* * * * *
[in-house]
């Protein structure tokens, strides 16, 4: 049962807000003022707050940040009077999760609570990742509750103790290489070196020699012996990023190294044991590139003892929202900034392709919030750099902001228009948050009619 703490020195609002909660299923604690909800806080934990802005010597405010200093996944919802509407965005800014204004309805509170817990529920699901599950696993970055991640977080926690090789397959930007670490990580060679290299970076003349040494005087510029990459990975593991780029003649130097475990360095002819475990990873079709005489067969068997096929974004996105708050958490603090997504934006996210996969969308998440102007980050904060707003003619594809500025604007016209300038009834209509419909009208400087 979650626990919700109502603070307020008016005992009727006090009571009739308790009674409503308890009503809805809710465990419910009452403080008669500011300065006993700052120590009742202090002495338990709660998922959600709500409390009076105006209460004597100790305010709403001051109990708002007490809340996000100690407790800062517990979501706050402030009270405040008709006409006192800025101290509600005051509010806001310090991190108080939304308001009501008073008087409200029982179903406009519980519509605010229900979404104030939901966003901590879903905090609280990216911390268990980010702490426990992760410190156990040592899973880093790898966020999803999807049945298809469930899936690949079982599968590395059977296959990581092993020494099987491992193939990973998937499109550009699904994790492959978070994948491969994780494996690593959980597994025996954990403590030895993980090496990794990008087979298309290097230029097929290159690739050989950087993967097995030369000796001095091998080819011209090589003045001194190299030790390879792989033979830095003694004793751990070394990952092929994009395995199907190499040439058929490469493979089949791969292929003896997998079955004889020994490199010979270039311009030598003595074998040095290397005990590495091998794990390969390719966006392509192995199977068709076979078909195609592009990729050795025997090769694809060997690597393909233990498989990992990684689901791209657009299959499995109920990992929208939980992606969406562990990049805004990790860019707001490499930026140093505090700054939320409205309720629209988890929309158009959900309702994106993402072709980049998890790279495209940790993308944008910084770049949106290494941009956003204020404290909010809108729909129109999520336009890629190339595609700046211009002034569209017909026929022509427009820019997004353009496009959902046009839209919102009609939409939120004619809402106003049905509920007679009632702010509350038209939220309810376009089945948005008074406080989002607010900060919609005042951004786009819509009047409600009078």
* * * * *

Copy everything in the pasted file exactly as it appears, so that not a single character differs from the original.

[in-house]
């Protein structure tokens, strides 16, 4: 049962807000003022707050940040009077999760609570990742509750103790290489070196020699012996990023190294044991590139003892929202900034392709919030750099902001228009948050009619 703490020195609002909660299923604690909800806080934990802005010597405010200093996944919802509407965005800014204004309805509170817990529920699901599950696993970055991640977080926690090789397959930007670490990580060679290299970076003349040494005087510029990459990975593991780029003649130097475990360095002819475990990873079709005489067969068997096929974004996105708050958490603090997504934006996210996969969308998440102007980050904060707003003619594809500025604007016209300038009834209509419909009208400087 979650626990919700109502603070307020008016005992009727006090009571009739308790009674409503308890009503809805809710465990419910009452403080008669500011300065006993700052120590009742202090002495338990709660998922959600709500409390009076105006209460004597100790305010709403001051109990708002007490809340996000100690407790800062517990979501706050402030009270405040008709006409006192800025101290509600005051509010806001310090991190108080939304308001009501008073008087409200029982179903406009519980519509605010229900979404104030939901966003901590879903905090609280990216911390268990980010702490426990992760410190156990040592899973880093790898966020999803999807049945298809469930899936690949079982599968590395059977296959990581092993020494099987491992193939990973998937499109550009699904994790492959978070994948491969994780494996690593959980597994025996954990403590030895993980090496990794990008087979298309290097230029097929290159690739050989950087993967097995030369000796001095091998080819011209090589003045001194190299030790390879792989033979830095003694004793751990070394990952092929994009395995199907190499040439058929490469493979089949791969292929003896997998079955004889020994490199010979270039311009030598003595074998040095290397005990590495091998794990390969390719966006392509192995199977068709076979078909195609592009990729050795025997090769694809060997690597393909233990498989990992990684689901791209657009299959499995109920990992929208939980992606969406562990990049805004990790860019707001490499930026140093505090700054939320409205309720629209988890929309158009959900309702994106993402072709980049998890790279495209940790993308944008910084770049949106290494941009956003204020404290909010809108729909129109999520336009890629190339595609700046211009002034569209017909026929022509427009820019997004353009496009959902046009839209919102009609939409939120004619809402106003049905509920007679009632702010509350038209939220309810376009089945948005008074406080989002607010900060919609005042951004786009819509009047409600009078």